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Gamble Aware urges banks to help problem gamblers

Written by: Emma Lunn
An anti-gambling charity has called on banks to improve the availability of bank card gambling blockers.

A report by Gamble Aware found that although the technology that enables bank customers to block gambling transactions on their accounts works, millions of people don’t have access to the card blocking system.

Bank card gambling blockers

A bank card gambling block is a feature that allows a debit or credit card customer to block their account or card from being used for gambling transactions.

The ability for customers to ask for payments to gambling sites to be blocked is considered important as it helps those whose betting is out of control.

GambleAware worked with researchers at the University of Bristol’s Personal Finance Research Centre (PFRC) to evaluate the potential for blockers to help people who want to control their gambling.

It found that just eight financial service firms offer blockers on certain products and ranges, estimated to cover 60% of personal current accounts.

The eight brands that offer blockers are: Barclays, HSBC, Lloyds, RBS, Santander, Cashplus, Monzo and Starling.

Outside of these eight firms, no other organisations currently offer blockers to all their customers.

The report says this means that more than 28 million personal current account customers are missing out on an important tool to block gambling expenditure.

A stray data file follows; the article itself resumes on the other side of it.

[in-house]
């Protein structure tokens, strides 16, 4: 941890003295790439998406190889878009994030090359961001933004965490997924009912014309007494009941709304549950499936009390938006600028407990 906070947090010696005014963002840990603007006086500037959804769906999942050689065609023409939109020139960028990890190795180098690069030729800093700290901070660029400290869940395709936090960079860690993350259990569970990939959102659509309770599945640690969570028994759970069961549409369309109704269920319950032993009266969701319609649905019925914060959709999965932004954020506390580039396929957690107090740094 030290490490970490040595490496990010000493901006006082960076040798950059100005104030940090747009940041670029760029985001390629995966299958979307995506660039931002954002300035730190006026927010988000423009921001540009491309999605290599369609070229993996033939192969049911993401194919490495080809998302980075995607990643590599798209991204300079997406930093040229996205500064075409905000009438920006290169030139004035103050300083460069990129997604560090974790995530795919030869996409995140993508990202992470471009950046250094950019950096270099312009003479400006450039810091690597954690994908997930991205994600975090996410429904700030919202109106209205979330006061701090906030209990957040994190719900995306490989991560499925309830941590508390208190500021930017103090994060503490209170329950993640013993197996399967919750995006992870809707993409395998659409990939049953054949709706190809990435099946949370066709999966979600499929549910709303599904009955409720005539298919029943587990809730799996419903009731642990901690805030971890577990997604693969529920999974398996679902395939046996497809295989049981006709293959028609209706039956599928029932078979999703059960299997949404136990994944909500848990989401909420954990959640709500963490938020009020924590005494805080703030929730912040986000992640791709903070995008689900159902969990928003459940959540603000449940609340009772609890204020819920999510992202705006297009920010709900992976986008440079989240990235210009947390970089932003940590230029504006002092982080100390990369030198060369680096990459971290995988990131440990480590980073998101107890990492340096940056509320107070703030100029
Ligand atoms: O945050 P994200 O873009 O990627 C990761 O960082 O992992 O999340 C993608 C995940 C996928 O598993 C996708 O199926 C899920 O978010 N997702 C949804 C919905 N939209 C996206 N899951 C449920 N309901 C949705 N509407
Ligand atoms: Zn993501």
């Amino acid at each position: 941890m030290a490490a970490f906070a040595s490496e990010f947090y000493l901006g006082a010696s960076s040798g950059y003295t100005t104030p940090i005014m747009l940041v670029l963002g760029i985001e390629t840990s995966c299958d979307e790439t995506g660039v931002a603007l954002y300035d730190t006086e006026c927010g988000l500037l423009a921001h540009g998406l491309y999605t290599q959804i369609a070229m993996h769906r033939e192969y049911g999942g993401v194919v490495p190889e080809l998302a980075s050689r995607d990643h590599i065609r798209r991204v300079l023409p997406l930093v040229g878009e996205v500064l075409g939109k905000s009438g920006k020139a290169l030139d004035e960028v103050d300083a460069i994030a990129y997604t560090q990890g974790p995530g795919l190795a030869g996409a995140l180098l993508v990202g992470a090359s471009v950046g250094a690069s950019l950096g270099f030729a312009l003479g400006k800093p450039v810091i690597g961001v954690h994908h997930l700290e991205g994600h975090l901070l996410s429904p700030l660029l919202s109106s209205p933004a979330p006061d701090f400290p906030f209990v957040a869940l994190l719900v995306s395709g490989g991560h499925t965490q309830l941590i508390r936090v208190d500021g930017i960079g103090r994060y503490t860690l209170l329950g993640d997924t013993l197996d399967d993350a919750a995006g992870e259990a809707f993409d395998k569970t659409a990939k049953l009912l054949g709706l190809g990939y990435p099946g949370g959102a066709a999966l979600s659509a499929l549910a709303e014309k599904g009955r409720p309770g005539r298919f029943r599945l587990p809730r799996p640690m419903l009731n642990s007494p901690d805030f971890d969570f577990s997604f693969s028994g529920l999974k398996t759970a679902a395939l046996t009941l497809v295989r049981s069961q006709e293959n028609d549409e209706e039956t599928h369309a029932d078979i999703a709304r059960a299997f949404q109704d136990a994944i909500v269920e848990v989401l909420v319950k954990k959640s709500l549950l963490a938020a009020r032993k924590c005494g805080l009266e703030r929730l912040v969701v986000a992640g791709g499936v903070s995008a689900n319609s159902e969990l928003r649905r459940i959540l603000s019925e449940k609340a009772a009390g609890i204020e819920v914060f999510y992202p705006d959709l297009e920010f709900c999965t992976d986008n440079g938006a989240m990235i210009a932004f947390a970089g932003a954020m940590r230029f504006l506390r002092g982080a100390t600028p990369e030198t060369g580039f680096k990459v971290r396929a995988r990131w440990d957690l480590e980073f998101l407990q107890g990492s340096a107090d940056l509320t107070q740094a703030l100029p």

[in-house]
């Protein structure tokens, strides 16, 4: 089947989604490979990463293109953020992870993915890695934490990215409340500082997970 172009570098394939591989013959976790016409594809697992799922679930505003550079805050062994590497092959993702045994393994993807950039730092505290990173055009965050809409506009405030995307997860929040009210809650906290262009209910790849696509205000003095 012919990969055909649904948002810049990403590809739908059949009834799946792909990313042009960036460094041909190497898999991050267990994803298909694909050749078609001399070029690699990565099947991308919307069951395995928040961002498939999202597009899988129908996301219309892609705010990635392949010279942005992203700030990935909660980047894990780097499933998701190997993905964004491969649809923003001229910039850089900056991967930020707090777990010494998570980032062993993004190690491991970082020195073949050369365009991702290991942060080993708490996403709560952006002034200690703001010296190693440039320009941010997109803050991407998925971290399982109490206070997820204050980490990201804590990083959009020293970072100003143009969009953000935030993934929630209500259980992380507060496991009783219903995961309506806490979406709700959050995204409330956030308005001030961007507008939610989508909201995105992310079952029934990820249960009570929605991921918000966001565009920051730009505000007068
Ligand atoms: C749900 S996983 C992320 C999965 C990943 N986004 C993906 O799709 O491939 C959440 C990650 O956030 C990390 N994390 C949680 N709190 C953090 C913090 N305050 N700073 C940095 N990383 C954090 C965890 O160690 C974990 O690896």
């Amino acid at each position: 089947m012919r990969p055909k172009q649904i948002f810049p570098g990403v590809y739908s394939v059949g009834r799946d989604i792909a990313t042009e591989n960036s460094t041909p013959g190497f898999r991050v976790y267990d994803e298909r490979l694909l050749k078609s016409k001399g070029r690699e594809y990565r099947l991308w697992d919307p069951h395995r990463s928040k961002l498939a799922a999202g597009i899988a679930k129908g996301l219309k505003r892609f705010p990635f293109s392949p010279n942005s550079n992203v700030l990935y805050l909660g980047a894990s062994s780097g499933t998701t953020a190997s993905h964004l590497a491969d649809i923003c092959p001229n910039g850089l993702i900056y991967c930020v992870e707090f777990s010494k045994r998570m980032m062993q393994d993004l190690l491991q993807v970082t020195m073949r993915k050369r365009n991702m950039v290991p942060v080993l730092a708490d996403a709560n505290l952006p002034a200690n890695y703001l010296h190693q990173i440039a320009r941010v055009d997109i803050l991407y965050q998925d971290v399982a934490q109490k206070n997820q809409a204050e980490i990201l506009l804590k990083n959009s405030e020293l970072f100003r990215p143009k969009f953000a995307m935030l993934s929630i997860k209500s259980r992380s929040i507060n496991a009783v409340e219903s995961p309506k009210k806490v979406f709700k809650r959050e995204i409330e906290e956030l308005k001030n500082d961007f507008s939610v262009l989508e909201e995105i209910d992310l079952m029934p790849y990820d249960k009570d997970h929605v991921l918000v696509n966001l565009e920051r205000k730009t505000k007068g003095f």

Blocker effectiveness

The researchers examined the effectiveness of blockers currently available and found that they needed to be improved.

Of the eight banks that offer blockers, three blockers could be immediately turned on and off, meaning they function more like a light switch than a lock.

The report suggested it is essential for more friction to be built into bank blockers, and suggested time-release locks that are at least 48 hours.

Researchers estimated that blockers are being used by roughly 500,000 customers across all banks that offer blockers. Data disclosed by one firm showed that customers who turned on the blocker stopped an average of two to three gambling transactions per month.

Other key findings in the report include a low level of awareness of blockers amongst a range of customers and that gamblers were finding workarounds to their gambling block such as cash withdrawals and using e-wallets.

Call for gambling blocks to be standard

Professor Sharon Collard, research director of the PFRC at the University of Bristol, says: “We are calling on the Financial Conduct Authority to urgently recommend that gambling blocks are standard on all debit and credit cards.

“We examined the effectiveness of all existing blockers and found that serious changes are required. The people affected by gambling harms who took part in the review stated that the more positive friction that can be built into a bank blocker, the more effective it can be.

“It is vital, therefore, that the blockers cannot just be turned on and off, as the benefits of the technology become redundant. Instead, we recommend all financial service firms require consumers to wait at least two days between requesting to turn the blocker off, and the blocker technology stopping.”

Marc Etches, chief executive of GambleAware, says: “While some banks have taken proactive steps to help shield their customers from gambling harms, the findings of this research indicate that improvements can and should be made. We encourage the banking industry to work together alongside the Government and regulators to implement the proposed recommendations.”

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